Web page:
State Regulators to Consumers: Trust Us – Latest Draft of Green Chemistry Regulations Includes Worrisome Gaps
Maybe I’ve become too cynical, but I can’t help feeling a bit wary when I sense someone is trying too hard to win me over. Even if it’s just a pitchman demonstrating a kitchen implement I shouldn’t be able to live without, I find myself wondering: “Why the urgent appeal; what are you hoping I […]
Some of the most important decisions affecting consumers in California are made with surprisingly little input from consumers themselves.
That’s certainly the case with California’s Green Chemistry Initiative. Three years after the Legislature passed groundbreaking laws to create a system for making consumer products safer, regulators in Sacramento are still about the business of writing the rules that will put the laws into action. But after three years of public hearings, written comments, sub-committee meetings and reports, it remains unclear whether consumers are being heard from in a meaningful way.
To be sure, there is no shortage of participants claiming to represent the interests of consumers. At times in these hearings, everyone who testifies claims to be interested only in what ordinary consumers want and need.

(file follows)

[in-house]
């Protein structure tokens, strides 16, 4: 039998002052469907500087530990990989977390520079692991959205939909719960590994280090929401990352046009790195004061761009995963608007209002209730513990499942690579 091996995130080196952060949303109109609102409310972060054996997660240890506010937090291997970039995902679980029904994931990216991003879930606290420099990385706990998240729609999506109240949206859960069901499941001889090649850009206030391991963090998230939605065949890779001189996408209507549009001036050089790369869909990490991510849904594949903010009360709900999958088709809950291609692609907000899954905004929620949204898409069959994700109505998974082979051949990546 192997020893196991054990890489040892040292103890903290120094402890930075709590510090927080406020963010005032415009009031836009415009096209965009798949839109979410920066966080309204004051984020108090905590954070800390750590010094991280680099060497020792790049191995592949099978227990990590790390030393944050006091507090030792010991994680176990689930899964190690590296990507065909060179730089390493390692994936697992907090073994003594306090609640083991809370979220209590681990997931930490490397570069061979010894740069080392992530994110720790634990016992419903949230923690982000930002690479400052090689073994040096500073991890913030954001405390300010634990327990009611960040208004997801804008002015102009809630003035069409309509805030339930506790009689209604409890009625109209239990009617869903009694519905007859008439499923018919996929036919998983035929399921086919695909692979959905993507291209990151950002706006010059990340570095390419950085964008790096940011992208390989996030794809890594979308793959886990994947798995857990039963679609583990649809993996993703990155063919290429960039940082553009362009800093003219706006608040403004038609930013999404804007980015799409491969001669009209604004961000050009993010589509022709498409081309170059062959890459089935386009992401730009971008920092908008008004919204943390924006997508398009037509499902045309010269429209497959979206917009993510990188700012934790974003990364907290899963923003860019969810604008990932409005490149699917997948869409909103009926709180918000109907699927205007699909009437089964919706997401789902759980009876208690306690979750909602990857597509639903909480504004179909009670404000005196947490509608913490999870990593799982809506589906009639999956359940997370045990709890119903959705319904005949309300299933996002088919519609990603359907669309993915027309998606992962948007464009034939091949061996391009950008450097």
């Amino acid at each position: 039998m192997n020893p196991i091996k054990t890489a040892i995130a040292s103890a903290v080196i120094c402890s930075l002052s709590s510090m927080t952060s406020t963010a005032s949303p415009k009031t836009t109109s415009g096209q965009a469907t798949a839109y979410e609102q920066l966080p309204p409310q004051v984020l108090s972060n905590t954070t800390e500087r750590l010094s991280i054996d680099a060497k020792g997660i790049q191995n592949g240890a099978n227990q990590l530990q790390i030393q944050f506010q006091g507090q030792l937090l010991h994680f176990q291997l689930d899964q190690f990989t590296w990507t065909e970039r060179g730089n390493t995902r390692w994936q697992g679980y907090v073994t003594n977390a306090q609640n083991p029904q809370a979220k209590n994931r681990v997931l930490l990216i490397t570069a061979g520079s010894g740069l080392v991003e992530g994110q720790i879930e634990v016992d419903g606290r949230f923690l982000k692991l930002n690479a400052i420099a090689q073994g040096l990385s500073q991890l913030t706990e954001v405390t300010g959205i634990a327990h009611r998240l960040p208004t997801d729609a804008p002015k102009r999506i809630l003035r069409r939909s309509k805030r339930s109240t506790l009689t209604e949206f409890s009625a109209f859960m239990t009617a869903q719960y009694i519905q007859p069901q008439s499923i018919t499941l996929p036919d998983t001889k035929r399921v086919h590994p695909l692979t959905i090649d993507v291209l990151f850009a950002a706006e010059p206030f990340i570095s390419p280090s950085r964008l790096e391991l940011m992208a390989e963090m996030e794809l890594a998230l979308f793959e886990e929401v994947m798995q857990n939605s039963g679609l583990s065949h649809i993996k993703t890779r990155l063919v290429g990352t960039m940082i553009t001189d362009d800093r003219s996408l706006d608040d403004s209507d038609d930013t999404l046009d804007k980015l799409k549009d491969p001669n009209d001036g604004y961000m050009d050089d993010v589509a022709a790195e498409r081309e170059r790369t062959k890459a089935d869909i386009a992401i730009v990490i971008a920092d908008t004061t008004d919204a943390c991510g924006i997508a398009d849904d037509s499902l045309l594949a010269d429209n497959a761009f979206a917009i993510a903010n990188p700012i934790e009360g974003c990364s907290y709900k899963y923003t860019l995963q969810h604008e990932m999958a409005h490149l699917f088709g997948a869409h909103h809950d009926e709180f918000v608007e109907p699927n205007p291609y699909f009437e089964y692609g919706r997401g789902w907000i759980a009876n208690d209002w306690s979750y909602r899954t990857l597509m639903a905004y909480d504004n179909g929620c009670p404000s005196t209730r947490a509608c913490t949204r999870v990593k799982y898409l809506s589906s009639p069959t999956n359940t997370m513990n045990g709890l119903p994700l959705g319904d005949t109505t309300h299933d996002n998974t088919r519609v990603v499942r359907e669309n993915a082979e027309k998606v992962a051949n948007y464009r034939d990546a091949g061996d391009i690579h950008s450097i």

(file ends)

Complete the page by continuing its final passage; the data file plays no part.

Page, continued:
Imagine you’re in the market for a fire extinguisher. What do you
suppose might be the first question you’d ask of the store clerk who
hopes to sell it to you?
"Does it come in other colors besides red?" Perhaps you’d ask this,
but it’s not likely to be your first question. The same goes for "Is
that handle ergonomically designed?"
Chances are the question at the forefront of your mind would be, "Will
this thing actually put out fires and make my home safer?" If you’re
about to pay for a safety measure, you’d want to know whether the
investment will, in fact, enhance your safety.
Signature gathering begins this week on an initiative scheduled for the 2010 ballot which will fix an inconsistency in the law, expand a discount, and lower auto insurance rates for millions of California consumers who continually maintain auto insurance coverage.
Under current law, insurers can give their own customers a discount for having maintained continuous auto insurance coverage (sometimes called the loyalty discount), but that discount is not portable if the customer wants to switch insurers.
The Continuous Coverage Auto Insurance Discount Act ensures all drivers who maintain their automobile insurance coverage are eligible for this discount even if they change their insurance company. Who benefits? Consumers do. Eighty-two percent of California drivers have auto insurance as required by law. This includes working families, single parents, elderly and young drivers.